For some Missouri utilities, compliance with proposed rules intended to curb carbon dioxide emissions may depend on Kansas.
Empire District Electric Co., which serves Joplin and other areas in southwest Missouri, and Kansas City Power and Light say Kansas wind turbines could play a big role in meeting emission targets proposed by the Environmental Protection Agency. Each utility has generation and customers in each state.
Representatives from both utilities said Monday at an industry gathering in Jefferson City that stakes they own in Kansas wind farms are part of early strategies to comply with the proposed rules.
But that assumes Kansas and Missouri are able – and willing to – work together.
“If that assumption doesn’t follow through, we’re going to have challenges just like everyone else,” said Paul Ling, KCP&L’s director of environmental compliance.
The EPA proposal, released in early June, proposes specific emission targets for each state, the first of which would kick in by 2020. The proposed rule allows for multistate approaches, but how those would account for different targets in each state is unclear.
The rule is not expected to be finalized until June at the earliest, and states have a year or more beyond that to craft individual plans. Lawsuits challenging the rule could also change its final form.
Working with Kansas could run into administrative as well as political roadblocks. It would depend on the development of a method to credit wind generation in a state’s emissions formula without double-counting it toward compliance in Missouri and Kansas. States with abundant renewable resources could be reluctant to let other states use them toward compliance.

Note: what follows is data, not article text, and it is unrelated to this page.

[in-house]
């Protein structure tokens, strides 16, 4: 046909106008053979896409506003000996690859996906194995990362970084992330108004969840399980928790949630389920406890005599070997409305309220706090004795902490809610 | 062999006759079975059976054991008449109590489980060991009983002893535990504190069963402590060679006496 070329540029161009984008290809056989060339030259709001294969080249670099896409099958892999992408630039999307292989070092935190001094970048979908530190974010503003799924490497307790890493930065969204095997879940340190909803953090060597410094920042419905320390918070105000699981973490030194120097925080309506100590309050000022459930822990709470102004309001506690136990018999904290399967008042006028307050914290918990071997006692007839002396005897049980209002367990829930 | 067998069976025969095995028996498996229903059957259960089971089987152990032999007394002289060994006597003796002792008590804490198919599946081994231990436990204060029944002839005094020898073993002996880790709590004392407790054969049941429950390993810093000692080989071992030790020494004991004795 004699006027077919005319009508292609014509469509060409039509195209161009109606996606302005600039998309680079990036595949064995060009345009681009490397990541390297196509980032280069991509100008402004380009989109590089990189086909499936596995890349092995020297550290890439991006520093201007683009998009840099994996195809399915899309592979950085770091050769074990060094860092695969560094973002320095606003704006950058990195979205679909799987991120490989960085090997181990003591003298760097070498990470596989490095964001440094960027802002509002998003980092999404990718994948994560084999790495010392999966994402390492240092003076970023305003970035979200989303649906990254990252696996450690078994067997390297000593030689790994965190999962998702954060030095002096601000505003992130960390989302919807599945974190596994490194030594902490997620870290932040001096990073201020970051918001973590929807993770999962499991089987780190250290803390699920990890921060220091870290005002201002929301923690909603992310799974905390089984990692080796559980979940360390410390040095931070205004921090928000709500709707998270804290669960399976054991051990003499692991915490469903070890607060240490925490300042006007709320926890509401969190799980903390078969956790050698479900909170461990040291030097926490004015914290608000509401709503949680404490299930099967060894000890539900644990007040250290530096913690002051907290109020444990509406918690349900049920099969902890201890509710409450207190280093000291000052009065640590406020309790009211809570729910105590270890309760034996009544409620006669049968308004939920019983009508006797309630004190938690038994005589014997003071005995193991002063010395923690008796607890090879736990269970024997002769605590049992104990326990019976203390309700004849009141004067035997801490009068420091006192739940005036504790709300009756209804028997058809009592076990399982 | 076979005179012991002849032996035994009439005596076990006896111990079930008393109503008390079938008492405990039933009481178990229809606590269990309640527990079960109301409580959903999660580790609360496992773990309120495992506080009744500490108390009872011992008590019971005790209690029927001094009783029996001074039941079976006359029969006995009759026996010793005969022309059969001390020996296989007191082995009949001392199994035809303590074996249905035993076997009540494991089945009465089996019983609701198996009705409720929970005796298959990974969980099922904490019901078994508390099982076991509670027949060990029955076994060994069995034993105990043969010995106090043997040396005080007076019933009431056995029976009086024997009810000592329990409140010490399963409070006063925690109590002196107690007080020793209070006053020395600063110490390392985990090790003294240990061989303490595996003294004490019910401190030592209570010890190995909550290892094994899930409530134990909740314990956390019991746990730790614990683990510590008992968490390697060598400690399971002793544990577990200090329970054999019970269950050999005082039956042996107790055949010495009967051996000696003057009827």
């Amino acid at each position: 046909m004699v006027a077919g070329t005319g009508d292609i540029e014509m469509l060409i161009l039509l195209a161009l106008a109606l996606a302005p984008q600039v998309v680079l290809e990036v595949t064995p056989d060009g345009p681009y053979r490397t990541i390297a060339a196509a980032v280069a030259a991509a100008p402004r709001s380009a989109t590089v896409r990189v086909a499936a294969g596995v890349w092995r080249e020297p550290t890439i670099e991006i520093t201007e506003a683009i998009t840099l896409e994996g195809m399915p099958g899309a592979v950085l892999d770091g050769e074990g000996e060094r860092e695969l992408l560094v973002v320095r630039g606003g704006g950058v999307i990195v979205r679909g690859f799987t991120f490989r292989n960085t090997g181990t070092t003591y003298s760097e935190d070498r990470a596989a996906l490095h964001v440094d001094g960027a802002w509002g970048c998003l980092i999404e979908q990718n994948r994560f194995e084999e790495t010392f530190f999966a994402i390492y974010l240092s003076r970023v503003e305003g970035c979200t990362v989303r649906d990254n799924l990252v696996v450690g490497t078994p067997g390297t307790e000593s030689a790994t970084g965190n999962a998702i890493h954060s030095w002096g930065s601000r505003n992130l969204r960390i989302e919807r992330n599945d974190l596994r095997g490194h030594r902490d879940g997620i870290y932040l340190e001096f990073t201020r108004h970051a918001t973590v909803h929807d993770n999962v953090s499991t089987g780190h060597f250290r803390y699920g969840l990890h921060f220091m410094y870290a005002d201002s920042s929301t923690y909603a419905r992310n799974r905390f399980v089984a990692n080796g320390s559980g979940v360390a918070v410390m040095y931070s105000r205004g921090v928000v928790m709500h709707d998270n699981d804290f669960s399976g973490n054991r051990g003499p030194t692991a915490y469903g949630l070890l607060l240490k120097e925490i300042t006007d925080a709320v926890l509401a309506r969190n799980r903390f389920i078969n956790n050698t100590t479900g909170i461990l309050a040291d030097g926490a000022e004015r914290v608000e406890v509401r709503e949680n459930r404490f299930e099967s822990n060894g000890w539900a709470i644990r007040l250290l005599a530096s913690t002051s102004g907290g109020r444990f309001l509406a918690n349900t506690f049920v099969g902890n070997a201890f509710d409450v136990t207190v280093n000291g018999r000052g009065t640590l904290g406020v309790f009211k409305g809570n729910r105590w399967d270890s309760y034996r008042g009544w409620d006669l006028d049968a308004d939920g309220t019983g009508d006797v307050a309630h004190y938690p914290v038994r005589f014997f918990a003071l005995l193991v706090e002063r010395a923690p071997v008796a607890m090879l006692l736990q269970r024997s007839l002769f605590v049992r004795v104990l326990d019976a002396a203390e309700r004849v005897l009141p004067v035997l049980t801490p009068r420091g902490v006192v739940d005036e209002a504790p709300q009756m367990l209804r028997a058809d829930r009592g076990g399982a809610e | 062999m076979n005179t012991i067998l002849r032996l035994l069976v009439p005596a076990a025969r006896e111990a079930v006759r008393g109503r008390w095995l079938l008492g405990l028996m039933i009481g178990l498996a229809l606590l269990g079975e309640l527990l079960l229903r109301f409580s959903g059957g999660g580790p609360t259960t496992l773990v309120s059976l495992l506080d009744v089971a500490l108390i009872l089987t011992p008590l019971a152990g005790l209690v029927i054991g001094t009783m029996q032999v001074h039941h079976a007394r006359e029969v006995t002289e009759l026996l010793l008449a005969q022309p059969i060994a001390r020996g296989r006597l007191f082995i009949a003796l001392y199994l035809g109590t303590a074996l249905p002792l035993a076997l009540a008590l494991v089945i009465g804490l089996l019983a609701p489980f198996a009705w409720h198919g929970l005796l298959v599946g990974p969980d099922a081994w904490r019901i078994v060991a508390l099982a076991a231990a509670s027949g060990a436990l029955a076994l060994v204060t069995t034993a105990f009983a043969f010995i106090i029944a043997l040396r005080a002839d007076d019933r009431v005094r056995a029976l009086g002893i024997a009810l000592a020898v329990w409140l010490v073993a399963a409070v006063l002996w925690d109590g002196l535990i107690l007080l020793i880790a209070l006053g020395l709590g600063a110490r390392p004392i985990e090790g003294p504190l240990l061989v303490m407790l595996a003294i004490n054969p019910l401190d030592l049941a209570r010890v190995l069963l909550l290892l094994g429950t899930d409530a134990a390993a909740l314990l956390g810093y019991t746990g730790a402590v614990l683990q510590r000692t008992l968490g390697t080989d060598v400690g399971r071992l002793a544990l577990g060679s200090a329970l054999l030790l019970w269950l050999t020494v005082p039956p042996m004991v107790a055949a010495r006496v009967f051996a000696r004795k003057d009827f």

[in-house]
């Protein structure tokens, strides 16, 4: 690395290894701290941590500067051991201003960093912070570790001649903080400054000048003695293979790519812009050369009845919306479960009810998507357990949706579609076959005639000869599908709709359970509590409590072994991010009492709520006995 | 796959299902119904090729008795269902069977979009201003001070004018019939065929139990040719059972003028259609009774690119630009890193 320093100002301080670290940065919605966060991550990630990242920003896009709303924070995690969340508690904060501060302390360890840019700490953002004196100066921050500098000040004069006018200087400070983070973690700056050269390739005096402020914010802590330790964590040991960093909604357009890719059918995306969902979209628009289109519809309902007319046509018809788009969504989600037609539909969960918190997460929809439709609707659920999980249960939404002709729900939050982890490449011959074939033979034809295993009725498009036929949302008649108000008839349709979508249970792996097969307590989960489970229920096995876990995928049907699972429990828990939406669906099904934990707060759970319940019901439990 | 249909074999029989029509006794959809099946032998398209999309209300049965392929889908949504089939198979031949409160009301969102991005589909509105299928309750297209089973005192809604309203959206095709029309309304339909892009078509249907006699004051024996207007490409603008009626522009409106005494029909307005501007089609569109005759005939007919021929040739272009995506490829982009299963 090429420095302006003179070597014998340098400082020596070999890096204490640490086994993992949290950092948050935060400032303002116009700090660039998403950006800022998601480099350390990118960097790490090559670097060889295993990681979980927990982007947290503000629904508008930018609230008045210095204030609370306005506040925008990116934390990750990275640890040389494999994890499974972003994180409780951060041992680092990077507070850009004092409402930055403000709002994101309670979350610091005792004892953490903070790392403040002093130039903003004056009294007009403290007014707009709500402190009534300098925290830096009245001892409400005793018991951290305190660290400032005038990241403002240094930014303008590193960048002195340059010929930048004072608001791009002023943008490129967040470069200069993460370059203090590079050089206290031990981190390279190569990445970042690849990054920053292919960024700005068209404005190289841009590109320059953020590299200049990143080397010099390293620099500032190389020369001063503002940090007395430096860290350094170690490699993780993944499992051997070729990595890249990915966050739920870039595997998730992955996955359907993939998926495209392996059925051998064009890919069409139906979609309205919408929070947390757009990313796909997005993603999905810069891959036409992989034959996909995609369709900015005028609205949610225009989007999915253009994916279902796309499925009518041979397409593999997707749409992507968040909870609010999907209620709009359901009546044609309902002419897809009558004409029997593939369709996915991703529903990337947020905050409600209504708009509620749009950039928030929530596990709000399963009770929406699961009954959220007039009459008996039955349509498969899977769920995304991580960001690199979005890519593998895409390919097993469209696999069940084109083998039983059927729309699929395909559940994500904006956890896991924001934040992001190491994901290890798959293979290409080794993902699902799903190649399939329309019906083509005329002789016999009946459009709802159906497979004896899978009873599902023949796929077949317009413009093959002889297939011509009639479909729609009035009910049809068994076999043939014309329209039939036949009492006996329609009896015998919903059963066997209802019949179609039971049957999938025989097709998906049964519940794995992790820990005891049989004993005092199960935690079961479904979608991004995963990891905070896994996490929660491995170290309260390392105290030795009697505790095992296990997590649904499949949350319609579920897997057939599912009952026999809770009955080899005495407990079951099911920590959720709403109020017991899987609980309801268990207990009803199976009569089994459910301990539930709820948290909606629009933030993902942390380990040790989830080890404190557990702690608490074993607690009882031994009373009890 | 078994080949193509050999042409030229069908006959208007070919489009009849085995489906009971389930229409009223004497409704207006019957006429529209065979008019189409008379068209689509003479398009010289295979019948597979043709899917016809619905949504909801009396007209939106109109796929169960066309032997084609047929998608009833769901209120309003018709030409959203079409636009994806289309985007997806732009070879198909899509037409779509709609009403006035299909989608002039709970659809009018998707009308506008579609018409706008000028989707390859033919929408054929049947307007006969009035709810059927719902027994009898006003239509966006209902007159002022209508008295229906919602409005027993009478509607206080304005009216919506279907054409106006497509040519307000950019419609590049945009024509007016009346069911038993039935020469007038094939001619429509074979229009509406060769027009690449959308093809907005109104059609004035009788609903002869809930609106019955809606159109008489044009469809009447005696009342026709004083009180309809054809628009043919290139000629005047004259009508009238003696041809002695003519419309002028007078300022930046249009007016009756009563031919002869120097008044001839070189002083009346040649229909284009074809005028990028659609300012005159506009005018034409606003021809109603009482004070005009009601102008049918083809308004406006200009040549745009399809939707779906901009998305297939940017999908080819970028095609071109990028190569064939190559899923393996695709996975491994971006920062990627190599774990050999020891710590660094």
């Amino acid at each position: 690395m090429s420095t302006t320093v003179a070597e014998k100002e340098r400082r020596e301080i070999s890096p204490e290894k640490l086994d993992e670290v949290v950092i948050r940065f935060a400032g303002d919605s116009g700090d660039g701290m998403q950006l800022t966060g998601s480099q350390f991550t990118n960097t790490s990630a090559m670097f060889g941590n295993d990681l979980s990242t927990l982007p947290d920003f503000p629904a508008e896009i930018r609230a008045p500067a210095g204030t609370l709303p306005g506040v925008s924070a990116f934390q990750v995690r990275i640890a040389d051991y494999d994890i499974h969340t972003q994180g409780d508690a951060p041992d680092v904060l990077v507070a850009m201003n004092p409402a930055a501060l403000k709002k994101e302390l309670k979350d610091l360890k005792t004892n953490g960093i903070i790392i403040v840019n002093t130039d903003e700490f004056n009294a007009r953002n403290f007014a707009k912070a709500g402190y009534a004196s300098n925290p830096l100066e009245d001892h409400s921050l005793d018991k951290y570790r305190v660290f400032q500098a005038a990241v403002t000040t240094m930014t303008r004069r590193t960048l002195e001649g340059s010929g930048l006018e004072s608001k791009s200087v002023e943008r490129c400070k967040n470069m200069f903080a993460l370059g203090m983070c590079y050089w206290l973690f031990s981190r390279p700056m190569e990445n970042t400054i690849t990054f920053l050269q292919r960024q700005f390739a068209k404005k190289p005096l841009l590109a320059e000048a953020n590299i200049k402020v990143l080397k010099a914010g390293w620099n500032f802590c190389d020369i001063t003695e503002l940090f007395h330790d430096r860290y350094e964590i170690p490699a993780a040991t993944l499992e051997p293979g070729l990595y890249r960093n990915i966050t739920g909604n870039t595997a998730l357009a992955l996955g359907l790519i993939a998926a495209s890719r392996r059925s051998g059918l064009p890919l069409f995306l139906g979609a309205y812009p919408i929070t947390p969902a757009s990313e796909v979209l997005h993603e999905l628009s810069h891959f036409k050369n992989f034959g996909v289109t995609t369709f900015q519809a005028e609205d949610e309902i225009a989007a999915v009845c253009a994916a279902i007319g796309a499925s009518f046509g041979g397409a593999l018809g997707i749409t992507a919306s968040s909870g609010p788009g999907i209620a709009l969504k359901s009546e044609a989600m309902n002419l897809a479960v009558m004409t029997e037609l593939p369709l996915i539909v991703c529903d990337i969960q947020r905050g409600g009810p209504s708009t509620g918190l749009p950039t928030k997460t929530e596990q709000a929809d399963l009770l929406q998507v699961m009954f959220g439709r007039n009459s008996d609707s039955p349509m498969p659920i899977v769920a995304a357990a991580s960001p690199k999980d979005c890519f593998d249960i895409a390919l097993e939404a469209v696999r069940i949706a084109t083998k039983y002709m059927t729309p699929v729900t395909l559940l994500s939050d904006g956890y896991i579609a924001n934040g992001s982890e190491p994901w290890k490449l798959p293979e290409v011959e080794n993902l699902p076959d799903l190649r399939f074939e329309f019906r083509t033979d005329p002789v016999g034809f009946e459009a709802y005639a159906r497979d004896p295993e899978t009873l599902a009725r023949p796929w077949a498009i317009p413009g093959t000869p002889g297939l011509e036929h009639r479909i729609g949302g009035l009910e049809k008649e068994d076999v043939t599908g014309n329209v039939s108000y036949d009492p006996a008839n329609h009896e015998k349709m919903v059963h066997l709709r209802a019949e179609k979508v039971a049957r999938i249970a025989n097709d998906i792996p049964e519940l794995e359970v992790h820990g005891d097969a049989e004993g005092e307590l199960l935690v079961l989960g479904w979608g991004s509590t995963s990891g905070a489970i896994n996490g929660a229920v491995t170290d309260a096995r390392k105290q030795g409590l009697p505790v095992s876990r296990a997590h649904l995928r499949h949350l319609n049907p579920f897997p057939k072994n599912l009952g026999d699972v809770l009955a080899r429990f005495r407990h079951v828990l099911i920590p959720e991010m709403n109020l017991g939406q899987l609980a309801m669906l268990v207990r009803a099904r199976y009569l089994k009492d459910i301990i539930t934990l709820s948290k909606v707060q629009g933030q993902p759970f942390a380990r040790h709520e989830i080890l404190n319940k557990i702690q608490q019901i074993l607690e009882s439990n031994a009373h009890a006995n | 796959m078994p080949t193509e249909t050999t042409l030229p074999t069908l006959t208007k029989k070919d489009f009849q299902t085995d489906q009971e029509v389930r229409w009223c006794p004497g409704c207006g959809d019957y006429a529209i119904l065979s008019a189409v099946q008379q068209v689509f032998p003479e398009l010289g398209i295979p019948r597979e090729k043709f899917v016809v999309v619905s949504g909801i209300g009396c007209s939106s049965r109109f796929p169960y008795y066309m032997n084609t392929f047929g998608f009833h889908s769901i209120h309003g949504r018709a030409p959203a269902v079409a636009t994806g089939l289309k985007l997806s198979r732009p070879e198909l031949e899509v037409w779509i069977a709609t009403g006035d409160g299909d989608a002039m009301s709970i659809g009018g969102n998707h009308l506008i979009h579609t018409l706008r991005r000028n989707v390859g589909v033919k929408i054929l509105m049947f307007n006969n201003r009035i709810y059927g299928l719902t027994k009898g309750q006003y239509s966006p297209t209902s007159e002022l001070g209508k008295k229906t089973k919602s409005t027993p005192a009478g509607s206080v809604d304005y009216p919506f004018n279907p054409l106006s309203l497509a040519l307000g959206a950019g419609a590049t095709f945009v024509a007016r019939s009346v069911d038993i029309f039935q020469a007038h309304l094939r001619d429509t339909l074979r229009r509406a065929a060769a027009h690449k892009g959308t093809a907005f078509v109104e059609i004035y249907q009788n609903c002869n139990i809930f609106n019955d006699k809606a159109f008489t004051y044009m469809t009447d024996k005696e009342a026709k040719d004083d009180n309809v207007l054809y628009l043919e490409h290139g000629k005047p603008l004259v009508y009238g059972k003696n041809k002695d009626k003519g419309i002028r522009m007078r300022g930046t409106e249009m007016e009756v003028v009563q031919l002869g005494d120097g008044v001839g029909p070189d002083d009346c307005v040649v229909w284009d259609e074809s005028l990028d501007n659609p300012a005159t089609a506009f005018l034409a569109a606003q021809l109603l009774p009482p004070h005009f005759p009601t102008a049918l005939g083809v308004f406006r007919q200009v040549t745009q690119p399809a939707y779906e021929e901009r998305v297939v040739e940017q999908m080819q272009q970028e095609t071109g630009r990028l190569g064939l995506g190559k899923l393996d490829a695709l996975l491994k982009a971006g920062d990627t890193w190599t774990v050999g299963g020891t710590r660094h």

Political considerations could also block cooperation. Kansas Gov. Sam Brownback, a Republican, opposed the regulations from the outset, saying the day they were released they would “raise the cost of living for every Kansan.”
Gov. Jay Nixon’s administration has been mostly neutral on the proposal, as has the Missouri Public Service Commission. Each has taken steps to gather input from the industry.
Multistate approaches could go a long way to reducing the overall cost of compliance, said Jennifer Richardson, a regional director of government relations for electric grid operator Midcontinent Independent System Operator Inc., or MISO
“A regional solution is going to be more cost effective than a subregional or state-by-state approach,” she said. “Now what that looks like is anyone’s guess at this point.”
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